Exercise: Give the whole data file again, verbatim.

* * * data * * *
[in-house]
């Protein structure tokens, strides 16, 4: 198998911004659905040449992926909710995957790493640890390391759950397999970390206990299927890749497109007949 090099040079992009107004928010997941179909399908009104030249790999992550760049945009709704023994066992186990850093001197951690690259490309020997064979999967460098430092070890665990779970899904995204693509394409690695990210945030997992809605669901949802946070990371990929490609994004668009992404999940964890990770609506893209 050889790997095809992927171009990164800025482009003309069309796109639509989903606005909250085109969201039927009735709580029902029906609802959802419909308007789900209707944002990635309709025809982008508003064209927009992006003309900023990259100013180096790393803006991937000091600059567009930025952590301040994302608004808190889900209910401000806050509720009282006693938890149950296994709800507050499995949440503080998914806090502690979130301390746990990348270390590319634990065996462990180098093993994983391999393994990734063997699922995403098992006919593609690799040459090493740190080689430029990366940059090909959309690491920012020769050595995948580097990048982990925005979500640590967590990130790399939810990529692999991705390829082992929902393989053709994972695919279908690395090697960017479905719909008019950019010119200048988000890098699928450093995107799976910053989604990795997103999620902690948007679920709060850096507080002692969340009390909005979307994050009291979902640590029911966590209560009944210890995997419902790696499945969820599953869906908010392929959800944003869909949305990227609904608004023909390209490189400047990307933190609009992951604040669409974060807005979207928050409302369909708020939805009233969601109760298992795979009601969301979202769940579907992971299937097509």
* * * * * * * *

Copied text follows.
[in-house]
């Protein structure tokens, strides 16, 4: 198998911004659905040449992926909710995957790493640890390391759950397999970390206990299927890749497109007949 090099040079992009107004928010997941179909399908009104030249790999992550760049945009709704023994066992186990850093001197951690690259490309020997064979999967460098430092070890665990779970899904995204693509394409690695990210945030997992809605669901949802946070990371990929490609994004668009992404999940964890990770609506893209 050889790997095809992927171009990164800025482009003309069309796109639509989903606005909250085109969201039927009735709580029902029906609802959802419909308007789900209707944002990635309709025809982008508003064209927009992006003309900023990259100013180096790393803006991937000091600059567009930025952590301040994302608004808190889900209910401000806050509720009282006693938890149950296994709800507050499995949440503080998914806090502690979130301390746990990348270390590319634990065996462990180098093993994983391999393994990734063997699922995403098992006919593609690799040459090493740190080689430029990366940059090909959309690491920012020769050595995948580097990048982990925005979500640590967590990130790399939810990529692999991705390829082992929902393989053709994972695919279908690395090697960017479905719909008019950019010119200048988000890098699928450093995107799976910053989604990795997103999620902690948007679920709060850096507080002692969340009390909005979307994050009291979902640590029911966590209560009944210890995997419902790696499945969820599953869906908010392929959800944003869909949305990227609904608004023909390209490189400047990307933190609009992951604040669409974060807005979207928050409302369909708020939805009233969601109760298992795979009601969301979202769940579907992971299937097509």